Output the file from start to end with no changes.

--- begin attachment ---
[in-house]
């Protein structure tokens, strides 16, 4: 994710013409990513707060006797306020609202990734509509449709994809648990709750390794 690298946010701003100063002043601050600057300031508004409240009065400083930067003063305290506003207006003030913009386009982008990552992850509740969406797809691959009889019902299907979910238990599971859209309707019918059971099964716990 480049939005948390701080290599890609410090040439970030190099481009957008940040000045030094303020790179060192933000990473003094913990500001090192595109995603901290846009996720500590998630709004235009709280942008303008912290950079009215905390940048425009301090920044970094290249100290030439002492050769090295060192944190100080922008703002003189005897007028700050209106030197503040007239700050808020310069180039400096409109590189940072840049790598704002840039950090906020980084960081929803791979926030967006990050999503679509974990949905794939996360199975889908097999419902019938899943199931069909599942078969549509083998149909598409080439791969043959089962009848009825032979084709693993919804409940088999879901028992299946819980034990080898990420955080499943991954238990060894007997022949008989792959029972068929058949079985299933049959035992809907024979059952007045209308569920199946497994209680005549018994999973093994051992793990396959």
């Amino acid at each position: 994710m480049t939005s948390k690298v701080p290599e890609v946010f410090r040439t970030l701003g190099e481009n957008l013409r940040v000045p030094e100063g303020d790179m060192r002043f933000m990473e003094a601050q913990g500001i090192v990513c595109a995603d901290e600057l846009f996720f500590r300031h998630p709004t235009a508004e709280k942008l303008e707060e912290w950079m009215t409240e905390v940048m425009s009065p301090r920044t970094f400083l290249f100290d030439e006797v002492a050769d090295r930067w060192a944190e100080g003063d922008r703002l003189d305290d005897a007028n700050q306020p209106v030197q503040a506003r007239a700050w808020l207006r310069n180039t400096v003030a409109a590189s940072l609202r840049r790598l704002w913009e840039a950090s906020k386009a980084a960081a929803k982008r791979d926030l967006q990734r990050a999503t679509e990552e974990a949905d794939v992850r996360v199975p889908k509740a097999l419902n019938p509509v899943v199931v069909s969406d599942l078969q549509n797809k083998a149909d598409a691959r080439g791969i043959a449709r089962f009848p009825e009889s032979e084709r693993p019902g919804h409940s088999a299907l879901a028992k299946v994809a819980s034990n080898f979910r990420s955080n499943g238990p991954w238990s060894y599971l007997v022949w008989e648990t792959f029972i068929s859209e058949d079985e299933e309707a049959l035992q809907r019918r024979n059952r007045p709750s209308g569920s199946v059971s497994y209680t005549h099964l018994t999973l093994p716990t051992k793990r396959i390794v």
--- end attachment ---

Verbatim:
[in-house]
């Protein structure tokens, strides 16, 4: 994710013409990513707060006797306020609202990734509509449709994809648990709750390794 690298946010701003100063002043601050600057300031508004409240009065400083930067003063305290506003207006003030913009386009982008990552992850509740969406797809691959009889019902299907979910238990599971859209309707019918059971099964716990 480049939005948390701080290599890609410090040439970030190099481009957008940040000045030094303020790179060192933000990473003094913990500001090192595109995603901290846009996720500590998630709004235009709280942008303008912290950079009215905390940048425009301090920044970094290249100290030439002492050769090295060192944190100080922008703002003189005897007028700050209106030197503040007239700050808020310069180039400096409109590189940072840049790598704002840039950090906020980084960081929803791979926030967006990050999503679509974990949905794939996360199975889908097999419902019938899943199931069909599942078969549509083998149909598409080439791969043959089962009848009825032979084709693993919804409940088999879901028992299946819980034990080898990420955080499943991954238990060894007997022949008989792959029972068929058949079985299933049959035992809907024979059952007045209308569920199946497994209680005549018994999973093994051992793990396959």
């Amino acid at each position: 994710m480049t939005s948390k690298v701080p290599e890609v946010f410090r040439t970030l701003g190099e481009n957008l013409r940040v000045p030094e100063g303020d790179m060192r002043f933000m990473e003094a601050q913990g500001i090192v990513c595109a995603d901290e600057l846009f996720f500590r300031h998630p709004t235009a508004e709280k942008l303008e707060e912290w950079m009215t409240e905390v940048m425009s009065p301090r920044t970094f400083l290249f100290d030439e006797v002492a050769d090295r930067w060192a944190e100080g003063d922008r703002l003189d305290d005897a007028n700050q306020p209106v030197q503040a506003r007239a700050w808020l207006r310069n180039t400096v003030a409109a590189s940072l609202r840049r790598l704002w913009e840039a950090s906020k386009a980084a960081a929803k982008r791979d926030l967006q990734r990050a999503t679509e990552e974990a949905d794939v992850r996360v199975p889908k509740a097999l419902n019938p509509v899943v199931v069909s969406d599942l078969q549509n797809k083998a149909d598409a691959r080439g791969i043959a449709r089962f009848p009825e009889s032979e084709r693993p019902g919804h409940s088999a299907l879901a028992k299946v994809a819980s034990n080898f979910r990420s955080n499943g238990p991954w238990s060894y599971l007997v022949w008989e648990t792959f029972i068929s859209e058949d079985e299933e309707a049959l035992q809907r019918r024979n059952r007045p709750s209308g569920s199946v059971s497994y209680t005549h099964l018994t999973l093994p716990t051992k793990r396959i390794v």